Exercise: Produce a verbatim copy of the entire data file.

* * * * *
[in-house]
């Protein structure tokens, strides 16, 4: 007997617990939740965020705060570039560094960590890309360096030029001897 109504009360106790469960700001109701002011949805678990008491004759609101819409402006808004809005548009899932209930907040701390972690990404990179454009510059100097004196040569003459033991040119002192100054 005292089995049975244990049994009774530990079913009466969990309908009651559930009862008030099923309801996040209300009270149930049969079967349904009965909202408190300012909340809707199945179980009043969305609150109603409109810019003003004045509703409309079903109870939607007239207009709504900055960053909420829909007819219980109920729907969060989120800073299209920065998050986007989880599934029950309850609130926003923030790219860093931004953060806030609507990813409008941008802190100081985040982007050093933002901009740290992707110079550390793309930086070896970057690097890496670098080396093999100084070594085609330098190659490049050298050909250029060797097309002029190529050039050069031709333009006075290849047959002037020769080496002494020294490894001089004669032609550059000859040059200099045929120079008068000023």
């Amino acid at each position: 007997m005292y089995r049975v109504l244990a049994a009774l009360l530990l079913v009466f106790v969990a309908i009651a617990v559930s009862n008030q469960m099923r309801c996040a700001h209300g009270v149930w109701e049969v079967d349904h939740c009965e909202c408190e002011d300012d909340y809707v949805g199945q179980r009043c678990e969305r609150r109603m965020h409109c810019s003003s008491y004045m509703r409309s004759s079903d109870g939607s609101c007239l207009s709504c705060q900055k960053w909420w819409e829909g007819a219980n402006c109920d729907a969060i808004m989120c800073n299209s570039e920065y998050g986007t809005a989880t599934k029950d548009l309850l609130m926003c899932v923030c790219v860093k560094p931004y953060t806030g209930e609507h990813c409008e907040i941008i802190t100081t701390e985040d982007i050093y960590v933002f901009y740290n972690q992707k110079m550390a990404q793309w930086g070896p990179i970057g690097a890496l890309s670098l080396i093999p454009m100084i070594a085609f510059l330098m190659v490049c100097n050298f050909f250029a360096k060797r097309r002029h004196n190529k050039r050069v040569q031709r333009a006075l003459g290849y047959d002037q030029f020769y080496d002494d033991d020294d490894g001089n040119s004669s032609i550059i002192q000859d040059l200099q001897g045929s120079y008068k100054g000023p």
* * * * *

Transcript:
[in-house]
């Protein structure tokens, strides 16, 4: 007997617990939740965020705060570039560094960590890309360096030029001897 109504009360106790469960700001109701002011949805678990008491004759609101819409402006808004809005548009899932209930907040701390972690990404990179454009510059100097004196040569003459033991040119002192100054 005292089995049975244990049994009774530990079913009466969990309908009651559930009862008030099923309801996040209300009270149930049969079967349904009965909202408190300012909340809707199945179980009043969305609150109603409109810019003003004045509703409309079903109870939607007239207009709504900055960053909420829909007819219980109920729907969060989120800073299209920065998050986007989880599934029950309850609130926003923030790219860093931004953060806030609507990813409008941008802190100081985040982007050093933002901009740290992707110079550390793309930086070896970057690097890496670098080396093999100084070594085609330098190659490049050298050909250029060797097309002029190529050039050069031709333009006075290849047959002037020769080496002494020294490894001089004669032609550059000859040059200099045929120079008068000023």
């Amino acid at each position: 007997m005292y089995r049975v109504l244990a049994a009774l009360l530990l079913v009466f106790v969990a309908i009651a617990v559930s009862n008030q469960m099923r309801c996040a700001h209300g009270v149930w109701e049969v079967d349904h939740c009965e909202c408190e002011d300012d909340y809707v949805g199945q179980r009043c678990e969305r609150r109603m965020h409109c810019s003003s008491y004045m509703r409309s004759s079903d109870g939607s609101c007239l207009s709504c705060q900055k960053w909420w819409e829909g007819a219980n402006c109920d729907a969060i808004m989120c800073n299209s570039e920065y998050g986007t809005a989880t599934k029950d548009l309850l609130m926003c899932v923030c790219v860093k560094p931004y953060t806030g209930e609507h990813c409008e907040i941008i802190t100081t701390e985040d982007i050093y960590v933002f901009y740290n972690q992707k110079m550390a990404q793309w930086g070896p990179i970057g690097a890496l890309s670098l080396i093999p454009m100084i070594a085609f510059l330098m190659v490049c100097n050298f050909f250029a360096k060797r097309r002029h004196n190529k050039r050069v040569q031709r333009a006075l003459g290849y047959d002037q030029f020769y080496d002494d033991d020294d490894g001089n040119s004669s032609i550059i002192q000859d040059l200099q001897g045929s120079y008068k100054g000023p």